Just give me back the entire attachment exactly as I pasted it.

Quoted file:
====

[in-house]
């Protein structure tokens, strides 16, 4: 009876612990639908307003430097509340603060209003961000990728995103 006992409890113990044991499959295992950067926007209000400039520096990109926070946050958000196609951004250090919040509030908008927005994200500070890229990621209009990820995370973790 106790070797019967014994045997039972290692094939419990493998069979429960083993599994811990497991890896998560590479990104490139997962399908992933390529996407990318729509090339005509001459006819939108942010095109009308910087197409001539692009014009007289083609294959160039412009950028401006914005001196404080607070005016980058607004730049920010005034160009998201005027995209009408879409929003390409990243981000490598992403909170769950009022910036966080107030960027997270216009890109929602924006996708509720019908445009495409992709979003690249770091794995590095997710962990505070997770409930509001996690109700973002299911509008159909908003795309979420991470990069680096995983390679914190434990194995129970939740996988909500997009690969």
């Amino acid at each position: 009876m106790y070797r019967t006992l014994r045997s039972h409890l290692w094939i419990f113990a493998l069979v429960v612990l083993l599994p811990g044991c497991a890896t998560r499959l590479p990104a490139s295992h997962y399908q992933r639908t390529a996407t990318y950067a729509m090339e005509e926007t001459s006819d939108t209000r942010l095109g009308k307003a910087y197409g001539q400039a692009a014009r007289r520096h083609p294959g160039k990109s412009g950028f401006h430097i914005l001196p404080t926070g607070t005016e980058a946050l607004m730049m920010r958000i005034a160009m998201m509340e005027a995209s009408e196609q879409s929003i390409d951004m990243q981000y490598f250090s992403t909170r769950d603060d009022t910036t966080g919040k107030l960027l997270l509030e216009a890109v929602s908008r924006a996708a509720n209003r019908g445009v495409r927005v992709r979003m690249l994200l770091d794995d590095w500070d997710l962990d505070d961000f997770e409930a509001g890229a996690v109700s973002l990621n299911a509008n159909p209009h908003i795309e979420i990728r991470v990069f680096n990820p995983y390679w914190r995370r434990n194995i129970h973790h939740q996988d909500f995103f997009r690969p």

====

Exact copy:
[in-house]
């Protein structure tokens, strides 16, 4: 009876612990639908307003430097509340603060209003961000990728995103 006992409890113990044991499959295992950067926007209000400039520096990109926070946050958000196609951004250090919040509030908008927005994200500070890229990621209009990820995370973790 106790070797019967014994045997039972290692094939419990493998069979429960083993599994811990497991890896998560590479990104490139997962399908992933390529996407990318729509090339005509001459006819939108942010095109009308910087197409001539692009014009007289083609294959160039412009950028401006914005001196404080607070005016980058607004730049920010005034160009998201005027995209009408879409929003390409990243981000490598992403909170769950009022910036966080107030960027997270216009890109929602924006996708509720019908445009495409992709979003690249770091794995590095997710962990505070997770409930509001996690109700973002299911509008159909908003795309979420991470990069680096995983390679914190434990194995129970939740996988909500997009690969």
């Amino acid at each position: 009876m106790y070797r019967t006992l014994r045997s039972h409890l290692w094939i419990f113990a493998l069979v429960v612990l083993l599994p811990g044991c497991a890896t998560r499959l590479p990104a490139s295992h997962y399908q992933r639908t390529a996407t990318y950067a729509m090339e005509e926007t001459s006819d939108t209000r942010l095109g009308k307003a910087y197409g001539q400039a692009a014009r007289r520096h083609p294959g160039k990109s412009g950028f401006h430097i914005l001196p404080t926070g607070t005016e980058a946050l607004m730049m920010r958000i005034a160009m998201m509340e005027a995209s009408e196609q879409s929003i390409d951004m990243q981000y490598f250090s992403t909170r769950d603060d009022t910036t966080g919040k107030l960027l997270l509030e216009a890109v929602s908008r924006a996708a509720n209003r019908g445009v495409r927005v992709r979003m690249l994200l770091d794995d590095w500070d997710l962990d505070d961000f997770e409930a509001g890229a996690v109700s973002l990621n299911a509008n159909p209009h908003i795309e979420i990728r991470v990069f680096n990820p995983y390679w914190r995370r434990n194995i129970h973790h939740q996988d909500f995103f997009r690969p």